Southeastern Section - 62nd Annual Meeting (20-21 March 2013)

Paper No. 3
Presentation Time: 3:45 PM


HEARTY, Paul J., Department of Environmental Studies, University of North Carolina at Wilmington, 601 South College Road, Wilmington, NC 28403,

MIS 11 stands out among Quaternary interglacials and offers a potential analogue for our present warming interglacial. Proxy deep-sea δ18O records indicate MIS 11 was one of the longest (423 to 362 ka) and perhaps warmest interglacials of the past 1 Ma. The highest geologic and geomorphic imprints of MIS sea level (SL) are generally above 10 m, reaching over +20 m at some localities. The most complete records are found in Bermuda, Bahamas, Curacao, Oahu, and South Africa. But field studies reveal a complex MIS 11 morphostratigraphic sequence where multiple stable intervals are punctuated by episodes of rapidly shifting SL. The highest and latest SL stand indicates a brief pause and fall of SL that is manifest by bioerosional notches, rubble benches, and/or phreatic caves systems situated well above lower, broader terrace features. Significant misinterpretation of MIS 11 SL history could result if all components of this complex succession are not considered.

Other factors complicate the precise calculation of paleo-eustatic-SL during MIS 11. These include geochronology, variable depositional environments, and post-depositional effects. Because of the middle Pleistocene age of the sediments and fossils, dating by U/Th or luminescence methods has traditionally been problematic. Whereas coral reefs optimally respond to stable or slowly rising seas, shorter SL excursions during MIS 11 may not be recorded in reef geology. And further, many SL imprints on coastlines have experienced significant post-depositional movements due to tectonics, glacio-isostatic adjustment, and dynamic topography, which all involve some important, yet elusive assumptions.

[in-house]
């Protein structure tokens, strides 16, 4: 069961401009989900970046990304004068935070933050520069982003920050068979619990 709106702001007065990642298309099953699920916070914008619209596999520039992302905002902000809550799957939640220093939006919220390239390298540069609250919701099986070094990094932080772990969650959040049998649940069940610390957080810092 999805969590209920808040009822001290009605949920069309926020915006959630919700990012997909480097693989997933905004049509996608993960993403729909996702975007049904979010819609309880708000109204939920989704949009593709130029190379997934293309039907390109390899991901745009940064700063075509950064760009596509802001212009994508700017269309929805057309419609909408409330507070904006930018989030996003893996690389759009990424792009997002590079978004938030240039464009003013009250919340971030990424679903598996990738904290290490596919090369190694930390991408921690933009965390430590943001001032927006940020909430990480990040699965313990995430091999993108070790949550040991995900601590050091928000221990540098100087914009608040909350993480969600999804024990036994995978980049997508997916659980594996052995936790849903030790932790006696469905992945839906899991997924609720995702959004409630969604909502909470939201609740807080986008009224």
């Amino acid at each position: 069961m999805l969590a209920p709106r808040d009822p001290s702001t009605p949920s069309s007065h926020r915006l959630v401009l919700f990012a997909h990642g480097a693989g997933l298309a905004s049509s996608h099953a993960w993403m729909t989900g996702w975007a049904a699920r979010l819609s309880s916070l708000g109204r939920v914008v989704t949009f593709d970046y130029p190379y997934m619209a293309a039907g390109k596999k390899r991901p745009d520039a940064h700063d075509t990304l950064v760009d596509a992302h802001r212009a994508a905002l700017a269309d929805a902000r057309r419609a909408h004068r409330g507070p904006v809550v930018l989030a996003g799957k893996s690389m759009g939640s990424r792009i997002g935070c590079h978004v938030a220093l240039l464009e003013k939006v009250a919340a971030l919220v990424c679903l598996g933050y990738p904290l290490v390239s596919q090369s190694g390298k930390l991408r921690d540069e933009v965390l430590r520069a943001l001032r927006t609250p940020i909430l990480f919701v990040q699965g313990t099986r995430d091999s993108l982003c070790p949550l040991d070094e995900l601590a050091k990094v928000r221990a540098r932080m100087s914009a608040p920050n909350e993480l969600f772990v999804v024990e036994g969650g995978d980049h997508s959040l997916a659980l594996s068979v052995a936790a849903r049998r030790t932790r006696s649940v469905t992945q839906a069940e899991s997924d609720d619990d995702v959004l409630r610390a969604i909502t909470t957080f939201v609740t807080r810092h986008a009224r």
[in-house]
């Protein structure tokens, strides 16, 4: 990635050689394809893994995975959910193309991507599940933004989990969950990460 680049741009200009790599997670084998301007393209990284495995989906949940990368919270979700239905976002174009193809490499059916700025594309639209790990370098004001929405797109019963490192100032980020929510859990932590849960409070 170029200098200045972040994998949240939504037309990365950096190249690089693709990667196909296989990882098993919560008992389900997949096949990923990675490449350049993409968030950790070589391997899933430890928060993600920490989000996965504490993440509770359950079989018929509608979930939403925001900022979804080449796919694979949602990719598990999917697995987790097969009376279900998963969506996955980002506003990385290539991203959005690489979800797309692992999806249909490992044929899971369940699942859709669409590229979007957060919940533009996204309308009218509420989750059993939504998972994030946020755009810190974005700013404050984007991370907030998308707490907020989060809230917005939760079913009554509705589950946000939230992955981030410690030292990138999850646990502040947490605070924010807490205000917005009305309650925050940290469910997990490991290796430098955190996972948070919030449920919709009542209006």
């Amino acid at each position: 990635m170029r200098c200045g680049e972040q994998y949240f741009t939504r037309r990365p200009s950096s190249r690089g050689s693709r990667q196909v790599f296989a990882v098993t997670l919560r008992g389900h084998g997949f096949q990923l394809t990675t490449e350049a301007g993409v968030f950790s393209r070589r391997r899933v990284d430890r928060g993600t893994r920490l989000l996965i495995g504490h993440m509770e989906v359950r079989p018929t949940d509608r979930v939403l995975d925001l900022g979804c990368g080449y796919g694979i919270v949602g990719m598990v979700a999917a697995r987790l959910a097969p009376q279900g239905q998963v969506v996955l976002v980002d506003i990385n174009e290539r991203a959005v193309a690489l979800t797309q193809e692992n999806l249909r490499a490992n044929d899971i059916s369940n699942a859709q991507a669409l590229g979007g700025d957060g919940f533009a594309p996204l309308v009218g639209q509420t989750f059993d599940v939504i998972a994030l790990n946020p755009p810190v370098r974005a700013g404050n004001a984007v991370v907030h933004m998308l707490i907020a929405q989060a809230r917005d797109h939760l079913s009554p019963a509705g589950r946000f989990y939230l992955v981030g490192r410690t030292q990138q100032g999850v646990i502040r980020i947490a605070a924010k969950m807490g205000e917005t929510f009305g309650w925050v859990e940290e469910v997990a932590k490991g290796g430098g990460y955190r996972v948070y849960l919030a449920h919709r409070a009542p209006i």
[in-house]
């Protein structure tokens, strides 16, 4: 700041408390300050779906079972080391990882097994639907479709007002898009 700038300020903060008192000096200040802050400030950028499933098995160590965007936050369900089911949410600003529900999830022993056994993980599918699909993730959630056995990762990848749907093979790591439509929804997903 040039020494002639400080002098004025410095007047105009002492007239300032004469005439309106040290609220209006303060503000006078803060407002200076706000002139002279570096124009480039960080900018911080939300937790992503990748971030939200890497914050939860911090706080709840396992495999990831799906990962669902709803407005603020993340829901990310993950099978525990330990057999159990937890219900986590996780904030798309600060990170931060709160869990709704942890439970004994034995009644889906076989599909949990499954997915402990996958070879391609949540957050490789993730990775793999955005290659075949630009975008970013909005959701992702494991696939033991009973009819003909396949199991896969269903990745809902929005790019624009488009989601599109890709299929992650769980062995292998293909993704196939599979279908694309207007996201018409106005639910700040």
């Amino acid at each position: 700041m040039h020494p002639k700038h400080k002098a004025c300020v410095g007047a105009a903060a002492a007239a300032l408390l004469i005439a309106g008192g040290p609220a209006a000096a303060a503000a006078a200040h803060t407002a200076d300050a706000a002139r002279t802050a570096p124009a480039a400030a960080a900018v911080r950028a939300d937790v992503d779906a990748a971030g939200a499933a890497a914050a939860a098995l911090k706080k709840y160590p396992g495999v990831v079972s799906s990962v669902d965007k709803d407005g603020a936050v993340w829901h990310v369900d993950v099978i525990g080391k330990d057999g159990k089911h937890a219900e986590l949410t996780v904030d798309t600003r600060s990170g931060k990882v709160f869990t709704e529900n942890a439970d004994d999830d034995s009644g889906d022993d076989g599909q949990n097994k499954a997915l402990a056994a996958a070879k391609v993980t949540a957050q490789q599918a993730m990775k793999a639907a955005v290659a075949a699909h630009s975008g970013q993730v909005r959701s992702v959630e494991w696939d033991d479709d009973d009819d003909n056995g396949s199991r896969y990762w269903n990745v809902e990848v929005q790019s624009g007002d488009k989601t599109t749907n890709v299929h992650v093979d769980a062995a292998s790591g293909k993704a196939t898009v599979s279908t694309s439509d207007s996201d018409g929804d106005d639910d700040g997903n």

This presentation will review the current evidence regarding MIS 11 SL. Regardless of various research and scientific obstacles, even minimum estimates of SL implicate Greenland (GIS), West Antarctica (WAIS), and possibly East Antarctic (EAIS) ice sheets if maximum SL indicators are examined and ultimately verified.